Things will get worse – WICB CEO Hilaire

BRIDGETOWN, Barbados, CMC – Ernest Hilaire has given a sober assessment of the future of West Indies cricket, and warns fans to expect things to get worse before they get better.

The chief executive officer of the West Indies Cricket Board has suggested that a state of emergency of sorts for the regional game should be imposed.

Hilaire was speaking at a panel discussion on the topic, “Nationalism and the future of West Indies cricket”, at the Cave Hill campus of the University of the West Indies in Barbados on Tuesday. He gave some indication of the pressure he’s under from Windies fans.

“Over the last six months, I have had the opportunity to speak to senior West Indies players, and to reflect on the operations of the WICB,” he said.

“I have listened to many past players, taxi drivers, immigration officers, and hotel barmen to name a few. All will give you advice on what to do with West Indies cricket.

He said: “People ask me, ‘What will you do about this team? They are an embarrassment’! I tell them you have about three more years of embarrassment still to witness.

“Until the High Performance Centre, as a structure of support that has been created now to prepare the next generation, we will suffer a lot of embarrassments and a lot of awfulness, because our present cricketers are not prepared.”

Hilaire said the players seem devoid of the pride that drove previous successful West Indies teams.

“I listen to our players speak, and they speak of money, that’s all that matters to them – instant gratification,” he said.

“There’s no sense of investing in the future coming from them. We are producing young people in the region that we expect, when they play cricket for the West Indies, to be paragons of virtue. That just won’t happen.”

He said: “Sometimes when you speak to the players, you feel a sense of emptiness. The whole notion of being a West Indian, and for what they are playing has no meaning at all.

“They have not been brought up with a clear understanding of what it means, and its importance. But do we blame them?”

Hilaire conceded this was a sad reflection on wider societal ills in the Caribbean.

“This is what we have produced as a region,” he said. “We as a region have some real issues and problems that are producing young men in particular, that cannot dream of excellence. “Excellence for them is about the bling, and the money they have.

“Our cricketers are products of the failure of our Caribbean society, where money and instant gratification are paramount.”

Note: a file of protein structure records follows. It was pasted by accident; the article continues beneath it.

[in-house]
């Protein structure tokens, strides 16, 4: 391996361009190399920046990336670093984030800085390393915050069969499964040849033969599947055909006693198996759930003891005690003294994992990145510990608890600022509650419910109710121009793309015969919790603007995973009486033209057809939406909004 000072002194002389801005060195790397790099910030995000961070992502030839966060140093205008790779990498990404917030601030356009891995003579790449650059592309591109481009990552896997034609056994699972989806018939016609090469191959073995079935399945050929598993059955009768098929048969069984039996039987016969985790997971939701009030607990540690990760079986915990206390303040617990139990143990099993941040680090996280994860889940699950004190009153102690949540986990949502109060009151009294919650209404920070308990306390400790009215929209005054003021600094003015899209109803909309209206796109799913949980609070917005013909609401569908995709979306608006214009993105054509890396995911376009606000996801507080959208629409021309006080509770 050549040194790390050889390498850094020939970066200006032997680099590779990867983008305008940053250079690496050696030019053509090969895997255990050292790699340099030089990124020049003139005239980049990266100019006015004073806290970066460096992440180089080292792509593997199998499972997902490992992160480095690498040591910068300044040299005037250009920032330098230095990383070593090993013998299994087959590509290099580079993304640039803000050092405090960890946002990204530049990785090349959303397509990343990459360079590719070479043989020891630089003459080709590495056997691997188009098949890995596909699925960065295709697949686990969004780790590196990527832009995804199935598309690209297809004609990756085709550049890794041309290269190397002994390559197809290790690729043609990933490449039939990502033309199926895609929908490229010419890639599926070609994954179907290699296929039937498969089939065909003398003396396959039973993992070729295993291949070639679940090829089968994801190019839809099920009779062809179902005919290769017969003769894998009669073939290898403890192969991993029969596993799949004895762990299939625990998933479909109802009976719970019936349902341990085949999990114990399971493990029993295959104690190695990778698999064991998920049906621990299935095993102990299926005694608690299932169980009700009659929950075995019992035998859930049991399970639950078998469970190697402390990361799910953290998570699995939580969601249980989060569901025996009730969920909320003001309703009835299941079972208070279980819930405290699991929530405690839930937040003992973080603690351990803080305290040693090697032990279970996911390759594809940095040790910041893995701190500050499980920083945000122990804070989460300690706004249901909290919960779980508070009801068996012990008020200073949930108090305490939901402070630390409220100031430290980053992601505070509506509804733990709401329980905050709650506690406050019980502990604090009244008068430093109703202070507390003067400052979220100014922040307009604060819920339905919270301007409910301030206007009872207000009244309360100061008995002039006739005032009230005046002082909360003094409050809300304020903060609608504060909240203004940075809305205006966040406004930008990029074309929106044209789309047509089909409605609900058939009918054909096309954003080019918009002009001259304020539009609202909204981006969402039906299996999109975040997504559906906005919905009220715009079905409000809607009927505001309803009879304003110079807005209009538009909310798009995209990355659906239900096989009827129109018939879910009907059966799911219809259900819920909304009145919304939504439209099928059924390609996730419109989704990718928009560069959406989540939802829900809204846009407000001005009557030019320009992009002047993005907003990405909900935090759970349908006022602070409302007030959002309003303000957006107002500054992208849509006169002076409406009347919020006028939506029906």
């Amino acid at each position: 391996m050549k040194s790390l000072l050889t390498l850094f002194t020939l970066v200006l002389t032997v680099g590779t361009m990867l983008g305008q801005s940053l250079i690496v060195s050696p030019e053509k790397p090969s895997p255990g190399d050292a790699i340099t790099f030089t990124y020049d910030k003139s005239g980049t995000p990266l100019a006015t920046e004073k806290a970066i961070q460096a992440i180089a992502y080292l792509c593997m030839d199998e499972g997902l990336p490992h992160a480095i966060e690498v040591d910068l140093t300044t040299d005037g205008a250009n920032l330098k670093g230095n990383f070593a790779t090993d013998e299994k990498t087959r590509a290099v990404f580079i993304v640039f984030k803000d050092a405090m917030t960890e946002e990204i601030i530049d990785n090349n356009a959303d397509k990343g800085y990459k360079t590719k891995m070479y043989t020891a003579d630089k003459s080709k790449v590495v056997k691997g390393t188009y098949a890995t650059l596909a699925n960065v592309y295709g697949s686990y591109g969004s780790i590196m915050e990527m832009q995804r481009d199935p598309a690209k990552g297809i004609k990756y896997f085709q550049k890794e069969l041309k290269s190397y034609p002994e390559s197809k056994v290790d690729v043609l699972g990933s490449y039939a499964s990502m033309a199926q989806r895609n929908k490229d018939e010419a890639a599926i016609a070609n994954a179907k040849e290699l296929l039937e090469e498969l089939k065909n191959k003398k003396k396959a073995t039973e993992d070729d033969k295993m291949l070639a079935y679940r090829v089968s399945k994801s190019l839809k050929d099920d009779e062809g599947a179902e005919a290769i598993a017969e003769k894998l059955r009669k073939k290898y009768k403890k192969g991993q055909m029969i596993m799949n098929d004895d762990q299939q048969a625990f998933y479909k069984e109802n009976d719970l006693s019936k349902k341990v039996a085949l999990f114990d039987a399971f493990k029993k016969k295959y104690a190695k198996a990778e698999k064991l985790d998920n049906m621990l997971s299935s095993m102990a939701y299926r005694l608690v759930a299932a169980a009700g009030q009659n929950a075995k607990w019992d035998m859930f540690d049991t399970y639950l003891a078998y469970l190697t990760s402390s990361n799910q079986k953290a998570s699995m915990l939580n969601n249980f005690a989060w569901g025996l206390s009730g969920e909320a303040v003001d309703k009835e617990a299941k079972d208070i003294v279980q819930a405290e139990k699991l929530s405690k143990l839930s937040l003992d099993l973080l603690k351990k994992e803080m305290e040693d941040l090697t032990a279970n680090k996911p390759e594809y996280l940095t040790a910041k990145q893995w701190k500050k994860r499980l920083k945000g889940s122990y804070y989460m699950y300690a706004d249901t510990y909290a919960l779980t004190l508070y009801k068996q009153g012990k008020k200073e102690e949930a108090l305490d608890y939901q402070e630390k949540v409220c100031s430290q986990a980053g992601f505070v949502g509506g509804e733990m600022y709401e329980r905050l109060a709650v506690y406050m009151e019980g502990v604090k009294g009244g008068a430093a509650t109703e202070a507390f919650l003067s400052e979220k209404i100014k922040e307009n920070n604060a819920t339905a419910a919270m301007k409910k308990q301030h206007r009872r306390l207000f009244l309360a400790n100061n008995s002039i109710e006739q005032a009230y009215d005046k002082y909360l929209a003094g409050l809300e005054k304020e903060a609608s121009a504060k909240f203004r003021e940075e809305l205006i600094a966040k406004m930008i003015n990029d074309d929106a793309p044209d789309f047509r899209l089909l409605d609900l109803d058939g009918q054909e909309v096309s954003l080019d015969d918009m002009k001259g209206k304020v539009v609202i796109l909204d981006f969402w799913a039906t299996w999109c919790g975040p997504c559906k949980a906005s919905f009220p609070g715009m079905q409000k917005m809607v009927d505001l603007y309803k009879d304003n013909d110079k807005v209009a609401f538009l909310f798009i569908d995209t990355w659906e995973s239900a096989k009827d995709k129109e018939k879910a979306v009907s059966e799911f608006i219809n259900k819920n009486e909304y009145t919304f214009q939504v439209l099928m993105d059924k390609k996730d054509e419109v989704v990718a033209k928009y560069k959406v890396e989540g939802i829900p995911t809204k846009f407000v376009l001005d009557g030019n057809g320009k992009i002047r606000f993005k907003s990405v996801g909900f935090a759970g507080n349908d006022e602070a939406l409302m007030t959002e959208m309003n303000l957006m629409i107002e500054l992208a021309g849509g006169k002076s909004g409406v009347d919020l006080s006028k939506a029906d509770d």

Hilaire doesn’t feel confident about the young West Indies cricketers in waiting, questioning the literacy of half the Under-19 team that finished third in the Youth World Cup in New Zealand earlier this year.

He said: “I keep hearing from people, ‘Fire those [current] guys, and bring in new ones!’, but where is the new set coming from? Who are we going to bring in?”

“Somebody said to me, ‘Bring in the Under-19s. They came third at the Youth World Cup’. And I whispered that almost half of the Under-19 team could barely read or write.

“The simple fact is that we are producing cricketers who are not capable of being World-beaters in cricket. It’s just a simple fact.”

Hilaire, who took up the CEO post last October, conceded that the present outlook was bleak unless urgent action was taken.

“We can win matches occasionally, but not consistently with what we have,” he said. “It is not that we do not have the talent, but in today’s cricketing world, having talent alone means absolutely nothing.

“For the last nine years, we have been chopping and changing. Between 2000 and 2009, the WICB has tried 59 new players in Test match cricket alone.

He continued: “We have put young men in the international arena only to be slaughtered, demoralised, dejected, and the development path they ought to take never really takes place.”

Hilaire concluded that insularity still exists, and this was also undermining the game in the region.

“One thing that has pained me over the last six months is insularity,” he said.

“For whatever reason, we as West Indians seem to have that instinct to favour our own in the region.

“Sometimes I find it really challenging in what is supposed to be a common collective endeavour, that sometimes decision-making is so tainted by our preference for our own.”

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